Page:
The key to effective code generation is the golden rule mentioned earlier:

Never directly edit generated code.  Modify a derived class or modify a separate file in a partial class

This requires effective object oriented design.  Not modifying the generated code means that we really don’t care about what the code looks like.  We should never look at it.  If we want to change what the generated code does, we need to change the metadata that was used to generate the code or modify a derived class.  In fact, I will often take the generation a step further and compile the generated code so that there is no opportunity to modify it.  It can be viewed only through tools like Reflector.

That being said, the language providers in general produce pretty readable well formatted code.

Basic Tricks

Almost any code generation exercise will employ some common tasks.  Let’s  review how to create the skeleton for a class, how to create the LanguageProvider, , and how to render generated code.

Class Skeletons out of the Closet

At a high level, a class skeleton can be thought of as:

ü  NameSpace

§  Type

o   Properties

o   Methods

Note the CodeNameSpaceImport objects.  We simply list out the namespaces that we want to use or import for VB.  Note that we only give the name of the namespace.   The individual languages handle getting  the syntax right.

The BaseTypes is a collection even though all DotNet languages will support only a single base class.  The first entry in the collection will be the base class.  The subsequent entries will be the interfaces implemented.   VB and CSharp have different syntax for specifying the base class and any interfaces that an object is implementing.  The VB language provider will require that the first entry will be the base class. This causes problems because VB uses different syntax for the base class and the interface.   If you are implenting an interface, you should specify a base class just in case the code needs to be rendered in VB.  If you are implementing an interface and do not have a natural base class, explicitly specify System.Object. With this simple work around, VB and CSharp will both generate correct code.

The logic for the method will be housed in the CodeStementCollection exposed as Statements.  Any logic not expressly dependent on the metadata should be defined in a base class.

Properties represent one of the most annoying problems that I have with the CodeDom.  You cannot attach custom attributes to the Get and Set methods of a property.   I would like to attach DebuggerHidden attributes here.

Putting it all together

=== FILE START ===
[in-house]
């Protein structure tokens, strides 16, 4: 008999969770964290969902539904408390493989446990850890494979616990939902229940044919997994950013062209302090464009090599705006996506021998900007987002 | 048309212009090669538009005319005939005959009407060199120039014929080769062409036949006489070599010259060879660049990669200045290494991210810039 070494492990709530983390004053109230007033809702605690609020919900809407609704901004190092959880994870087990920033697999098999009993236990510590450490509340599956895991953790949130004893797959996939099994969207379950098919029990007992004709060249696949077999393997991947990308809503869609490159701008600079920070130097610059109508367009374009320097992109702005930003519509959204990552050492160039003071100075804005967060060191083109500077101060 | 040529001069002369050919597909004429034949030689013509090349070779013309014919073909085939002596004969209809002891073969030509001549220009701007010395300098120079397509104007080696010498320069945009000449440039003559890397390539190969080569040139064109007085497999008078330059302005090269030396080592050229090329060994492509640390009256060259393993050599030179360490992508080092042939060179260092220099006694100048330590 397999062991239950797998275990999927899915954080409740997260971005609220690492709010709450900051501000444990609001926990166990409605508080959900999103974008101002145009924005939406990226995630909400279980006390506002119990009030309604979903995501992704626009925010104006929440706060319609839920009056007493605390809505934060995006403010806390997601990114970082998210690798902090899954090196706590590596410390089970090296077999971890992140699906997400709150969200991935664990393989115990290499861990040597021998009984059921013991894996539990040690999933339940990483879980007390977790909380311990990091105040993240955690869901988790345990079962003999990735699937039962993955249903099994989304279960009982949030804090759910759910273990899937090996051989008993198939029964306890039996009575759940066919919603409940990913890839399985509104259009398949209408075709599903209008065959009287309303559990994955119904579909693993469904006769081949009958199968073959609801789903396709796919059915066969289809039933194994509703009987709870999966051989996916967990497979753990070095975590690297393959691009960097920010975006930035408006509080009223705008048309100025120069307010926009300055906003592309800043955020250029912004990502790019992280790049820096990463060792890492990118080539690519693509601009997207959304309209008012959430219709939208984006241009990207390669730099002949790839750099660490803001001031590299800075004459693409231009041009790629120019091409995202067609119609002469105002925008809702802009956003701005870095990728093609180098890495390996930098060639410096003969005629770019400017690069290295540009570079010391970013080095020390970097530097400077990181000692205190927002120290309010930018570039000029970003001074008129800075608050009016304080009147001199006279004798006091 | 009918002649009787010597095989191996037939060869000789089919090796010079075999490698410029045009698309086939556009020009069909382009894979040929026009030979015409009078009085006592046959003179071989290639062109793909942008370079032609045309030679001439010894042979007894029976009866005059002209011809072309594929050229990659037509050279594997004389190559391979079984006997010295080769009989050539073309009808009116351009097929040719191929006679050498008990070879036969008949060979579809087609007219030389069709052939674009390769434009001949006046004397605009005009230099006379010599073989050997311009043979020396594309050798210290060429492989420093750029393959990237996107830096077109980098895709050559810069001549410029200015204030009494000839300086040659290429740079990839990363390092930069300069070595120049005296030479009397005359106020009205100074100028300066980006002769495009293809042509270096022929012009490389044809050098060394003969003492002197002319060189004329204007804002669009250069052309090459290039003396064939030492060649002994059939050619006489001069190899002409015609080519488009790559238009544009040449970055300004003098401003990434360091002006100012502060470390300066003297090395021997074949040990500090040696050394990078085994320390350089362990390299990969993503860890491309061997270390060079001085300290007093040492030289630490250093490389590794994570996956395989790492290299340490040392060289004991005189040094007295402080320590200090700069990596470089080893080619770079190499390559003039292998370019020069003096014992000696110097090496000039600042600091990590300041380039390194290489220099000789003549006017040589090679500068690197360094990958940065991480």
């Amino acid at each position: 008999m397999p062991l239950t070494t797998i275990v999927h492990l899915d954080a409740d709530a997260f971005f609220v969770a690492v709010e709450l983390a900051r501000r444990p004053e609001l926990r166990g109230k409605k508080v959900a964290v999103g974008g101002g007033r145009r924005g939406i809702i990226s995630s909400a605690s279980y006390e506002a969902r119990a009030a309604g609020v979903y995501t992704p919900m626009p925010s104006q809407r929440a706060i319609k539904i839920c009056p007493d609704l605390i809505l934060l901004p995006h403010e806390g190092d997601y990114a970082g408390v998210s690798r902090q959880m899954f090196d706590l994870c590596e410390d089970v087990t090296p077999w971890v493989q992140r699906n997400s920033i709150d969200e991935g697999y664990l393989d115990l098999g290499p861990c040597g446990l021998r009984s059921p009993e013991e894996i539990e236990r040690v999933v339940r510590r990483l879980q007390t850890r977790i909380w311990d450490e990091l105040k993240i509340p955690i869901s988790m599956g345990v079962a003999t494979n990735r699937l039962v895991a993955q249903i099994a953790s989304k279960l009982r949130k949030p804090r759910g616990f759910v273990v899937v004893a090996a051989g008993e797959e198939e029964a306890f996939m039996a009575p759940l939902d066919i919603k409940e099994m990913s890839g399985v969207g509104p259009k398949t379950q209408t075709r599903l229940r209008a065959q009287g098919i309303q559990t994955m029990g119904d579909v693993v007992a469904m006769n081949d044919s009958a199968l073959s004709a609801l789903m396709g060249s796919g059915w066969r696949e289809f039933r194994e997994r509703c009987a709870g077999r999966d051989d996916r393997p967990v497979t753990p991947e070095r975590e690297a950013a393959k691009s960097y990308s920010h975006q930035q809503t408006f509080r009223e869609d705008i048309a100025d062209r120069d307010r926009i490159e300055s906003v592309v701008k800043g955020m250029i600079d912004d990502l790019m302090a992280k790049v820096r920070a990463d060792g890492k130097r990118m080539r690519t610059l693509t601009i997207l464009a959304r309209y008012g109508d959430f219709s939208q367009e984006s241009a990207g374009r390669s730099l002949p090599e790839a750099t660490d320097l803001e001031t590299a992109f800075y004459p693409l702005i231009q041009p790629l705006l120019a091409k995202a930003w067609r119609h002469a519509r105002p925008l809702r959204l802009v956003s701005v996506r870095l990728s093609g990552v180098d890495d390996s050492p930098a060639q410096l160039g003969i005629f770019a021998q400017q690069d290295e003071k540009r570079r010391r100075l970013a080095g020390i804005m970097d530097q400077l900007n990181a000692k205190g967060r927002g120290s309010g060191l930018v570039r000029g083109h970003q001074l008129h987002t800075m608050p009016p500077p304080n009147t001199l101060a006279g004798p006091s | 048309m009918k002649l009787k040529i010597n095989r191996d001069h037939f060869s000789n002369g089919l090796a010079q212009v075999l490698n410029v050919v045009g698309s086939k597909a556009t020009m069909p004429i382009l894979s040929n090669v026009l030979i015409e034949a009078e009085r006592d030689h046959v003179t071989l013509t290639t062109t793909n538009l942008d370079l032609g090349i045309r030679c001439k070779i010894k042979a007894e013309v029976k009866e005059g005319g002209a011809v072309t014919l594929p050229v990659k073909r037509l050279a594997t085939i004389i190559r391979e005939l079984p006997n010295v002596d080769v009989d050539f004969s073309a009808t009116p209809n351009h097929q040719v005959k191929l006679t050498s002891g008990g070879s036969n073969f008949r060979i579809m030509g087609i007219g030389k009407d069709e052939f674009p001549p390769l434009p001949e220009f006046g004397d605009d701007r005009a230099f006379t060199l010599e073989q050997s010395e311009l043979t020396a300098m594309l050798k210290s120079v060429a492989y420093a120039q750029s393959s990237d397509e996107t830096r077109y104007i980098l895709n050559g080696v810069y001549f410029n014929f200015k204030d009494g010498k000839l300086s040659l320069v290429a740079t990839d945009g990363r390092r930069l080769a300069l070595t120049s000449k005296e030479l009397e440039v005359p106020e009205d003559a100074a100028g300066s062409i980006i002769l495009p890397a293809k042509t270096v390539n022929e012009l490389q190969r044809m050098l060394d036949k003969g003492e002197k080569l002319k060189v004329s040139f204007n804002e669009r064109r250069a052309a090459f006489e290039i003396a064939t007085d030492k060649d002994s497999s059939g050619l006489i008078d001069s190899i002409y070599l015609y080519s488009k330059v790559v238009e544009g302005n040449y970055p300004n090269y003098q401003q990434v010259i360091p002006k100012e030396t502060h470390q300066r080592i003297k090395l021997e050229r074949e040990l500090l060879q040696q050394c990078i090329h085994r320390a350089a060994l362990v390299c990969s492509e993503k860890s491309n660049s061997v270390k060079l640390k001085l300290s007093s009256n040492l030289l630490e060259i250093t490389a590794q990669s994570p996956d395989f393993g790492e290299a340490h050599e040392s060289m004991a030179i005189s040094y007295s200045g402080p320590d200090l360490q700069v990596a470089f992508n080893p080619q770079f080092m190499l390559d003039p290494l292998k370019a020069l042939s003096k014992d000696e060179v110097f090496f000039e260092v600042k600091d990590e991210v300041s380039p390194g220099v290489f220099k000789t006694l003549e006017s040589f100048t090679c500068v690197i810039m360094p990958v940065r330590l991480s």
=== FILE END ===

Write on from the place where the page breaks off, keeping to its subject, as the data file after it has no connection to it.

We pull it all together by adding out generating type to the Types collection of the namespace, and adding out generated Method and Property to the Type.

Where’s My Provider

Every DotNet language defines a language provider that gives us access to the Generator and Compiler for that language.  Each of these derives from System.CodeDom.Compiler.CodeDomProvider.

You can easily specify your favorite DotNet language here.

Rendering the Fruits of Our Labor

Once we have the appropriate provider, we are ready to generate code.  My preferred approach is to attach a StringBuilder to StringWriter and pass that into the Generate method.   Once the code is generated, we can retrieve the generated code from the StringBuilder.  You could also use a StreamWriter to write the code directly to a file on disk.


With such a generator, our skeleton class will look like this:

For VB:

For C#:

This skeleton is the pattern that I often follow while generating code.

You can use this skeleton, adding properties for every column in a table and you will have the beginnings of a very useful Business Entity Generator.


Code generation takes us the next step to being able to describe to the compute what the code should look like and letting the computer write its own code.  In essence, every compiler is a code generator generating machine code.

The Code Generation is a powerful technique allowing us to focus on more interesting, exciting components, and allowing the computer to handle the tedious details.  With DotNet, you have two options for generating your code.  Depending on your needs, template driven generation may be ideal, or the CodeDom may provide the better solution.  This is just another tool in your toolbox.